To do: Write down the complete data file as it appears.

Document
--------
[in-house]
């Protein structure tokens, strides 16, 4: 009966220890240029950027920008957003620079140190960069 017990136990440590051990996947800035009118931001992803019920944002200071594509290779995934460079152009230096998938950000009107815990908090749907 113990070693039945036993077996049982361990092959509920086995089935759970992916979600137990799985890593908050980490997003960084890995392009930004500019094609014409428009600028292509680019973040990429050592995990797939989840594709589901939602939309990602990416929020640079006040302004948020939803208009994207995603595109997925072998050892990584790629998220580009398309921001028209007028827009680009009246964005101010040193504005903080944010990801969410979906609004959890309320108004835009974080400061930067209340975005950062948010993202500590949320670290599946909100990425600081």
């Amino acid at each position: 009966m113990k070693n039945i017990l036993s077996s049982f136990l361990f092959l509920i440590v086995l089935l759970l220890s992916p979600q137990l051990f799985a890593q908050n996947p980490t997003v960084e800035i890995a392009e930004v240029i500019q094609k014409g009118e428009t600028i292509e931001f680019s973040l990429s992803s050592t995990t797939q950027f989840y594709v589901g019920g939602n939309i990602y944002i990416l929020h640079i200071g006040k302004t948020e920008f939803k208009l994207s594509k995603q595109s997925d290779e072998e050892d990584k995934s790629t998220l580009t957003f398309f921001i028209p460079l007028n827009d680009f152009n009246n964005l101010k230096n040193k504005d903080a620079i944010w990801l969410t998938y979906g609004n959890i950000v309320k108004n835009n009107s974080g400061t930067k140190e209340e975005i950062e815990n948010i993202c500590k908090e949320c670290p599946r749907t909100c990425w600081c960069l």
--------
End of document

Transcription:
[in-house]
């Protein structure tokens, strides 16, 4: 009966220890240029950027920008957003620079140190960069 017990136990440590051990996947800035009118931001992803019920944002200071594509290779995934460079152009230096998938950000009107815990908090749907 113990070693039945036993077996049982361990092959509920086995089935759970992916979600137990799985890593908050980490997003960084890995392009930004500019094609014409428009600028292509680019973040990429050592995990797939989840594709589901939602939309990602990416929020640079006040302004948020939803208009994207995603595109997925072998050892990584790629998220580009398309921001028209007028827009680009009246964005101010040193504005903080944010990801969410979906609004959890309320108004835009974080400061930067209340975005950062948010993202500590949320670290599946909100990425600081």
């Amino acid at each position: 009966m113990k070693n039945i017990l036993s077996s049982f136990l361990f092959l509920i440590v086995l089935l759970l220890s992916p979600q137990l051990f799985a890593q908050n996947p980490t997003v960084e800035i890995a392009e930004v240029i500019q094609k014409g009118e428009t600028i292509e931001f680019s973040l990429s992803s050592t995990t797939q950027f989840y594709v589901g019920g939602n939309i990602y944002i990416l929020h640079i200071g006040k302004t948020e920008f939803k208009l994207s594509k995603q595109s997925d290779e072998e050892d990584k995934s790629t998220l580009t957003f398309f921001i028209p460079l007028n827009d680009f152009n009246n964005l101010k230096n040193k504005d903080a620079i944010w990801l969410t998938y979906g609004n959890i950000v309320k108004n835009n009107s974080g400061t930067k140190e209340e975005i950062e815990n948010i993202c500590k908090e949320c670290p599946r749907t909100c990425w600081c960069l």